Give ownership to the web server process:
chown -R www-data:www-data kt-dms-oss-3.5.4aCreate a new MySQL database for the new instance:
# mysql -u root -p Enter password: mr4gvc7s mysql> create database apps_kt; mysql> grant all on apps_kt.* to 'apps_kt'@'%' identified by 'password'; flush privileges;
Edit config/config.ini to agree:
Now import the database from sql/mysql/install:dbName = apps_kt dbUser = apps_kt dbPass = password dbAdminUser = apps_kt dbAdminPass = password
Separate out the configuration and the data:mysql -u root -p apps_kt < structure.sql mysql -u root -p apps_kt < data.sql
mv knowledgetree/var/ kt-var mv knowledgetree/config/config.ini kt-config.ini cd knowledgetree ln -s ../kt-var/ var cd config/ ln -s ../../kt-config.ini config.ini
Now login to the new KnowledgeTree instance with the default:
user: admin password: admin
and change the admin password.
Anticipated path for upgrading to a new version of Knowledgetree:
mldonkey is kind of a special beast among P2P file sharing software in that it is basically a headless server, with GUIs being more or less an after-thought that in my experience do not really work. I started using mldonkey because I was specifically looking for headless software to run on the Donkey and Kademlia networks, and have found it quite simple to operate from a telnet command line.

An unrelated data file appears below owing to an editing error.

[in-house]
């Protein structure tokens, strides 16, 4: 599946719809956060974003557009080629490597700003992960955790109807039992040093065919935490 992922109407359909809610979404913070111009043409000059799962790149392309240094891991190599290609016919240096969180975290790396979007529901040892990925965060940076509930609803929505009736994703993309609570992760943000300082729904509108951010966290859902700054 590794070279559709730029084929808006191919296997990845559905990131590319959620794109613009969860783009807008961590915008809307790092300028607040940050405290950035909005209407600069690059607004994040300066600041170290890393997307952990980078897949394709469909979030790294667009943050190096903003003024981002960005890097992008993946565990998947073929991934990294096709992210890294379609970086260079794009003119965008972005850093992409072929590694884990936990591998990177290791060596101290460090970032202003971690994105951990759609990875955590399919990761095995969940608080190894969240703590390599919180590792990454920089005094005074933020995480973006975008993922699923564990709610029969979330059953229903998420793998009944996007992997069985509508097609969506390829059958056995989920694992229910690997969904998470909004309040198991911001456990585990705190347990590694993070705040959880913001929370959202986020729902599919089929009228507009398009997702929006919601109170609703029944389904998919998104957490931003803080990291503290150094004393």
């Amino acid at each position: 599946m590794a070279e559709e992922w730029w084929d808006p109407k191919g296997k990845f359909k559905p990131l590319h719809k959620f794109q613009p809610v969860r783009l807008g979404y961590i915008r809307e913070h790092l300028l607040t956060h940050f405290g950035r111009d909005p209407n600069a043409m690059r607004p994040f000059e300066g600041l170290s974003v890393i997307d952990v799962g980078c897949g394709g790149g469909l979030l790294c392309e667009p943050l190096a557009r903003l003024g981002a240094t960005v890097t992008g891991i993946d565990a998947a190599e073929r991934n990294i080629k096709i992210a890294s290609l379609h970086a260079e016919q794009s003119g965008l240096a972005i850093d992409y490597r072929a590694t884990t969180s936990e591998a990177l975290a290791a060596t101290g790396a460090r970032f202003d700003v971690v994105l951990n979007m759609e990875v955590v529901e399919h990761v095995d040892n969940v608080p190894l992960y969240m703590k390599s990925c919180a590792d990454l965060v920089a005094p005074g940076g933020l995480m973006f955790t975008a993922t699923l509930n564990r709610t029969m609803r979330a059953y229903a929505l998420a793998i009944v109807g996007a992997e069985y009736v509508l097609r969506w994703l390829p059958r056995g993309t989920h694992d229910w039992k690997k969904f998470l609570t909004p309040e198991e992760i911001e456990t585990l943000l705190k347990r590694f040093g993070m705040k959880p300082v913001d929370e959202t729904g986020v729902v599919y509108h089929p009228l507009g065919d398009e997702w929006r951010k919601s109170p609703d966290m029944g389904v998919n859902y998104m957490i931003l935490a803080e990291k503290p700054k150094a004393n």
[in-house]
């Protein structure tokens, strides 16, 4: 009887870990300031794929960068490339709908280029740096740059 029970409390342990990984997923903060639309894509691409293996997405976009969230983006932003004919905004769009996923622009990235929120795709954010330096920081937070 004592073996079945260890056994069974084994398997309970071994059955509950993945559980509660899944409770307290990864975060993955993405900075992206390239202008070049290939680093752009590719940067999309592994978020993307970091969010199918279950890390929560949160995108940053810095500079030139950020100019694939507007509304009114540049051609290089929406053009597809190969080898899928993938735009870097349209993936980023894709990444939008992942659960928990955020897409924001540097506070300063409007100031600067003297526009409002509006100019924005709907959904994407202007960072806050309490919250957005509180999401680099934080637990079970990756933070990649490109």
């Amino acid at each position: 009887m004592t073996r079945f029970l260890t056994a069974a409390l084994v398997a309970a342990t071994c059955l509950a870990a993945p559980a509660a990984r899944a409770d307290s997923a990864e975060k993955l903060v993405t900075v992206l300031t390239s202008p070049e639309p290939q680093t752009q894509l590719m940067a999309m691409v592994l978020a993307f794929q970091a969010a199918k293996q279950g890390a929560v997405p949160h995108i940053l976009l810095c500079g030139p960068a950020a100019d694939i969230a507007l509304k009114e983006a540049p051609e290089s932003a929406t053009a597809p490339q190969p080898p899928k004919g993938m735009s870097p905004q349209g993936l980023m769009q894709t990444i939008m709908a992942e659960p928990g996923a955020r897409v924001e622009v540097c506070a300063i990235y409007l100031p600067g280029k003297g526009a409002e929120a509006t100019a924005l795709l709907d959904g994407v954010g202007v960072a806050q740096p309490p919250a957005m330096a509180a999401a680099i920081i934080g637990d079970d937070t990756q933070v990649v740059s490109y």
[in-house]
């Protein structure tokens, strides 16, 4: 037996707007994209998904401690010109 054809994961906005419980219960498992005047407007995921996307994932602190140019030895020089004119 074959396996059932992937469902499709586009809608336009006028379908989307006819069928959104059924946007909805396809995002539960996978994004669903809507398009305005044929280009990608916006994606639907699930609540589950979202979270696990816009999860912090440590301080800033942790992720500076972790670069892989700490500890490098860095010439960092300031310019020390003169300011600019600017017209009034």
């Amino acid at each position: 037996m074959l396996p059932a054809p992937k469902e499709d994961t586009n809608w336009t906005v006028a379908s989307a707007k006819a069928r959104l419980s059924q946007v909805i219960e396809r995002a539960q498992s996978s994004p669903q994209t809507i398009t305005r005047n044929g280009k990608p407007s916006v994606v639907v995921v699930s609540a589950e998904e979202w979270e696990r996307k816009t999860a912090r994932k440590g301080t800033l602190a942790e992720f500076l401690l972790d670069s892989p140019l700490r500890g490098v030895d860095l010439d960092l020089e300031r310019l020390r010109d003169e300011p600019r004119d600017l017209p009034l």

Defaults are all quite sane except that Kad is turned off by default, ie. this setting must be changed in downloads.ini:
enable_kademlia = true
Connect to and control mldonkey thusly:
telnet localhost 4000
auth admin ""
where "mlnet" starts the mldonkey server, and the "auth" line logs in to the server. At the admin prompt, here are a subset of commands that I personally find useful:
start download: dllink view download status: vd list connected servers: vm list server id assignment: id kad_boot 126.96.36.199 4166 kad_dump_known_peers kad_stats kad_load : load the peers from a contact.dat file search: s view all queries: vs view results: vr download search result: dd exit: q stop server: kill